Writing Routine

How to Get Started On Wattpad

What is Wattpad? 

Wattpad is a website where you can post short stories and novels, as well as read and review stories of all kinds. 

Initially, I was very hesitant to get started on Wattpad. I'm naturally suspicious of posting my creative writing anywhere online--ever since my Livejournal days when people would steal my fan fiction and repost it as theirs, I have a major paranoia about having my hard work stolen! 

However, once I started posting on Wattpad, I really started to enjoy it. Plus, it's always fun to have new outlets for reading. I've read so many great stories on Wattpad--some short and some long--and it's so much fun. 

Why Wattpad? 

If you're a new writer (my most recent newsletter was about getting started writing if you've never done it before), it can be overwhelming to think of having someone else read what you've written. 

Socially, we tend to have this notion that if someone shows us their art, we know they can get better. We really love to watch artists grow as they paint or sculpt or whatever. Conversely, when it comes to writing, it's very difficult to be a starting writer. People have very strict ideas of what is good and bad. I have seen some halfway decent fan fiction get absolutely torn apart due to things that can be easily fixed with grammatical knowledge and formatting. But because we have this idea that you're either a great writer from the start or a bad one, people tend to give up--or, they tend to react badly to any criticism whatsoever, and so they never improve. 

Wattpad is a great way to get around that fear. When it comes to feedback, sometimes it's best to start about amateurs and then, slowly, through writing communities, work on getting better. 

Getting Start on Wattpad

I wanted to post a few tips for getting started on Wattpad. It's very easy to get overwhelmed when you first register--there are so many stories, so many tags, so many new things to learn. Here are some tips: 

1. Use Canva to make your covers. 

Canva actually has pre-made templates for Wattpad covers. How convenient! One of the most daunting things of uploading your first story is that cover, right? It's the first thing people will judge. I also use Unsplash for stock photos for covers.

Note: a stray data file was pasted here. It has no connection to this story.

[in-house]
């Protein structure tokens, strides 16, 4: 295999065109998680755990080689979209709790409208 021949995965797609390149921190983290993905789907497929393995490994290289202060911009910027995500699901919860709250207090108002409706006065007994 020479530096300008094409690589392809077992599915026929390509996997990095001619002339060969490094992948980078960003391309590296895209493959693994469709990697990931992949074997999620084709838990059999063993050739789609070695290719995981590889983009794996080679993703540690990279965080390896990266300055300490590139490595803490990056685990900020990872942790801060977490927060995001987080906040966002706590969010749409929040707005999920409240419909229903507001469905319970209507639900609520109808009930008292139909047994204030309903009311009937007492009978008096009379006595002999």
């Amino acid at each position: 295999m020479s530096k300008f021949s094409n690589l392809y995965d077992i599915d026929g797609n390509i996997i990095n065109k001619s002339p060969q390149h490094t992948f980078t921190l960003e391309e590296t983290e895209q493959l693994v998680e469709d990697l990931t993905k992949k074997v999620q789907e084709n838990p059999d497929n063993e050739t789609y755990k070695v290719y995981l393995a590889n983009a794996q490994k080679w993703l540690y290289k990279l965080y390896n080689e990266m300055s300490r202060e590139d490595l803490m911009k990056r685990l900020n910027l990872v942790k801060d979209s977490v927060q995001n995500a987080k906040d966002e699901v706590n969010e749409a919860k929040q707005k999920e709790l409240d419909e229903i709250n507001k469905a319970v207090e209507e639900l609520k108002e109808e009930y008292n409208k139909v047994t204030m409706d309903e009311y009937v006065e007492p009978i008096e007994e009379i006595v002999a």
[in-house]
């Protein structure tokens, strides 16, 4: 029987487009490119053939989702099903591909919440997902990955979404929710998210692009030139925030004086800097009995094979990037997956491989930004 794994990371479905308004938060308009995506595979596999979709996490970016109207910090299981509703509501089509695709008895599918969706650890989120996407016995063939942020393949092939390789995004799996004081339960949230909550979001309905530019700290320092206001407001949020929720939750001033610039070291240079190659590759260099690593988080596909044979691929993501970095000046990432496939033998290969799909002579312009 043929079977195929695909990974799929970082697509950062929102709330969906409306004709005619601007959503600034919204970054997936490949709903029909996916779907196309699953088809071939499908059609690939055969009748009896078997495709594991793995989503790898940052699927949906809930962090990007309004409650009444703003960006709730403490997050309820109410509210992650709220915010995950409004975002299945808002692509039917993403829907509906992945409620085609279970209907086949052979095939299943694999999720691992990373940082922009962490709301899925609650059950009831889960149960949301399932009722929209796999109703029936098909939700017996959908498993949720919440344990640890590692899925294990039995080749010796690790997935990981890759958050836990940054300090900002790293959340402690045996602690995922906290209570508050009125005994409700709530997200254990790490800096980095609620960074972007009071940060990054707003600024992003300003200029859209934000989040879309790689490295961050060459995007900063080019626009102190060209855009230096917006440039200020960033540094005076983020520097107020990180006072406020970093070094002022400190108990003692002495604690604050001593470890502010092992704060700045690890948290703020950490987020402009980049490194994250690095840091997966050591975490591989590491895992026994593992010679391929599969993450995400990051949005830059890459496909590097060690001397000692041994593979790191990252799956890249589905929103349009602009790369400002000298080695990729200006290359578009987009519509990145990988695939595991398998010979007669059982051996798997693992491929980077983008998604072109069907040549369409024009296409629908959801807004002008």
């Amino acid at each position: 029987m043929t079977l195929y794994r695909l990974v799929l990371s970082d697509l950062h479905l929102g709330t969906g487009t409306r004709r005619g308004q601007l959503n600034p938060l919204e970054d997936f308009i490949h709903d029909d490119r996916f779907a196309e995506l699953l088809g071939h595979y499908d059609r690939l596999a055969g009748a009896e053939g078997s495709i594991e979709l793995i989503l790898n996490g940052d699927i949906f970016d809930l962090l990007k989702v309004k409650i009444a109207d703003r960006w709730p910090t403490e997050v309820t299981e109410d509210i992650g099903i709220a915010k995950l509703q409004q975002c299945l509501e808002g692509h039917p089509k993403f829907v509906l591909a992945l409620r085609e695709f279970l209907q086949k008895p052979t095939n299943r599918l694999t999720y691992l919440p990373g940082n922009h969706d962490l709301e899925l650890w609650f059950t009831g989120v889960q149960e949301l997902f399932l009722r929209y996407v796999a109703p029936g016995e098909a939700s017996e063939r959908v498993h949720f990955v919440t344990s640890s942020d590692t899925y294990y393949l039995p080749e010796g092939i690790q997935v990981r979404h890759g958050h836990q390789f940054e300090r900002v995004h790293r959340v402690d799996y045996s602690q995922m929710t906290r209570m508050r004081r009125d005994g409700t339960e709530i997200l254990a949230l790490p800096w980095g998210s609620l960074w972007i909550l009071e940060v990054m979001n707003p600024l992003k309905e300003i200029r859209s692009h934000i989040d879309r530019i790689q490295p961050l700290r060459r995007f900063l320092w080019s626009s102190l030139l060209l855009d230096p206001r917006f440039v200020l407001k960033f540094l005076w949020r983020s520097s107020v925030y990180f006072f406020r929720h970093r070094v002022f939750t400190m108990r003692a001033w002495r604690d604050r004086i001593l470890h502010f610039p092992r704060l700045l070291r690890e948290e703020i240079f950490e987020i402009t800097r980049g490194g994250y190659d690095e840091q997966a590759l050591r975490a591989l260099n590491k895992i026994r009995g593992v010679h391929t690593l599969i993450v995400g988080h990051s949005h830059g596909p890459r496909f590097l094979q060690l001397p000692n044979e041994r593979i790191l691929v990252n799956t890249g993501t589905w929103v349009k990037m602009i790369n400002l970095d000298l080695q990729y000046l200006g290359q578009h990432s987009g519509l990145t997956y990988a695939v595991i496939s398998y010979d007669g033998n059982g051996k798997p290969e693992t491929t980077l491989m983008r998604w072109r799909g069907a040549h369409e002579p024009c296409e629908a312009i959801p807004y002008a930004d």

2. Learn how the tags work. 

The tag system on Wattpad uses hashtags--much like Twitter or Tumblr--but in a completely different way. Some tags are very general (like #boy) and some tags are very specific (like #high-school). Search through the stories and learn how tags work, so you can better tag your stories & find readers! 

3. Join challenges.

Both of my stories currently on Wattpad were written as part of challenges! Challenges are a great way to just get writing, regardless of what ends up happening. (Full disclosure, I don't love either of the stories I have on Wattpad, but I'm working on them!) The challenges on Wattpad can give you great ideas of what to read and what to write. 

Want to read my Wattpad stories? Click here.  

20 Writing Prompts for Actual Adults

Danny and I taking part in an experiment together. Since we have more time in the evenings now, we are spending 20 minutes of them writing. This isn’t really anything particularly special. We both enjoy writing, but we have trouble “making time” for it. We both committed to Camp NaNoWriMo this July, but immediately found ourselves unable to keep up with even the tiniest of goals. However, we can motivate each other to write for 20 minutes on a very specific goal. That meant we needed writing prompts. 

And let me tell you: writing prompts for adults are sparse out there!